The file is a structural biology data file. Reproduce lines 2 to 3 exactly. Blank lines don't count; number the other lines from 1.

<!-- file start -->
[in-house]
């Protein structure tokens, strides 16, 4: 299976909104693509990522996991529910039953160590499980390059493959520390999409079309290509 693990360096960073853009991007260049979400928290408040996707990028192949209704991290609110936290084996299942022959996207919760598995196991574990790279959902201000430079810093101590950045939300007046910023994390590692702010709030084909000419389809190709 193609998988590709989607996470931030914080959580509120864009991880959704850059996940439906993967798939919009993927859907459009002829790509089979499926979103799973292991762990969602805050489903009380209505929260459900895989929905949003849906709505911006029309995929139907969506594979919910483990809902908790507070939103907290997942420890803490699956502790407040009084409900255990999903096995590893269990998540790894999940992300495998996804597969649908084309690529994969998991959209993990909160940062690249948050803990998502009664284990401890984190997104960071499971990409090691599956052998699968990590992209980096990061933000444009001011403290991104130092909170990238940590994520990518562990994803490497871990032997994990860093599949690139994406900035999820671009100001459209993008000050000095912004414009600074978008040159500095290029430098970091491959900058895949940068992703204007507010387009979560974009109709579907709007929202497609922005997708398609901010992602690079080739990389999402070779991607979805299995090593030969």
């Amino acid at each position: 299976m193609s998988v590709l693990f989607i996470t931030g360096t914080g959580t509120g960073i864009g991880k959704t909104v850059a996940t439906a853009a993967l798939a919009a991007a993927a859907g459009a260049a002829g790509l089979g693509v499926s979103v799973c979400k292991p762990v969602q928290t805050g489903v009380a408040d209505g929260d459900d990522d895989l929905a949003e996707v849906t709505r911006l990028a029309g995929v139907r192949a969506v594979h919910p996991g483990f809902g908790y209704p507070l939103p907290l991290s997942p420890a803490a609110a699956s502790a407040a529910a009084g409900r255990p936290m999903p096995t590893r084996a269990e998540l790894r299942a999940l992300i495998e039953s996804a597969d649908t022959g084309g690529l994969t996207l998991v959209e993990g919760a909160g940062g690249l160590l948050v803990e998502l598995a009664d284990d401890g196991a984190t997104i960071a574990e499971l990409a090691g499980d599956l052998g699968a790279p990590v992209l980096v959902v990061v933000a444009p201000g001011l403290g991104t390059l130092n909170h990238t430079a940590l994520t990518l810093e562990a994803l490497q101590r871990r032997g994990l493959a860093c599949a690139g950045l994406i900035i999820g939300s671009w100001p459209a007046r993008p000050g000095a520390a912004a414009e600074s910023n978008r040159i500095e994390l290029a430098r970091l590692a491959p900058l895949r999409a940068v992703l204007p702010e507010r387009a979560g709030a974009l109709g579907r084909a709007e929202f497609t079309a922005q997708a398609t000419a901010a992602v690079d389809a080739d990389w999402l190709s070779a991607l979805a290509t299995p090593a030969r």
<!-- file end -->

């Protein structure tokens, strides 16, 4: 299976909104693509990522996991529910039953160590499980390059493959520390999409079309290509 693990360096960073853009991007260049979400928290408040996707990028192949209704991290609110936290084996299942022959996207919760598995196991574990790279959902201000430079810093101590950045939300007046910023994390590692702010709030084909000419389809190709 193609998988590709989607996470931030914080959580509120864009991880959704850059996940439906993967798939919009993927859907459009002829790509089979499926979103799973292991762990969602805050489903009380209505929260459900895989929905949003849906709505911006029309995929139907969506594979919910483990809902908790507070939103907290997942420890803490699956502790407040009084409900255990999903096995590893269990998540790894999940992300495998996804597969649908084309690529994969998991959209993990909160940062690249948050803990998502009664284990401890984190997104960071499971990409090691599956052998699968990590992209980096990061933000444009001011403290991104130092909170990238940590994520990518562990994803490497871990032997994990860093599949690139994406900035999820671009100001459209993008000050000095912004414009600074978008040159500095290029430098970091491959900058895949940068992703204007507010387009979560974009109709579907709007929202497609922005997708398609901010992602690079080739990389999402070779991607979805299995090593030969």
């Amino acid at each position: 299976m193609s998988v590709l693990f989607i996470t931030g360096t914080g959580t509120g960073i864009g991880k959704t909104v850059a996940t439906a853009a993967l798939a919009a991007a993927a859907g459009a260049a002829g790509l089979g693509v499926s979103v799973c979400k292991p762990v969602q928290t805050g489903v009380a408040d209505g929260d459900d990522d895989l929905a949003e996707v849906t709505r911006l990028a029309g995929v139907r192949a969506v594979h919910p996991g483990f809902g908790y209704p507070l939103p907290l991290s997942p420890a803490a609110a699956s502790a407040a529910a009084g409900r255990p936290m999903p096995t590893r084996a269990e998540l790894r299942a999940l992300i495998e039953s996804a597969d649908t022959g084309g690529l994969t996207l998991v959209e993990g919760a909160g940062g690249l160590l948050v803990e998502l598995a009664d284990d401890g196991a984190t997104i960071a574990e499971l990409a090691g499980d599956l052998g699968a790279p990590v992209l980096v959902v990061v933000a444009p201000g001011l403290g991104t390059l130092n909170h990238t430079a940590l994520t990518l810093e562990a994803l490497q101590r871990r032997g994990l493959a860093c599949a690139g950045l994406i900035i999820g939300s671009w100001p459209a007046r993008p000050g000095a520390a912004a414009e600074s910023n978008r040159i500095e994390l290029a430098r970091l590692a491959p900058l895949r999409a940068v992703l204007p702010e507010r387009a979560g709030a974009l109709g579907r084909a709007e929202f497609t079309a922005q997708a398609t000419a901010a992602v690079d389809a080739d990389w999402l190709s070779a991607l979805a290509t299995p090593a030969r």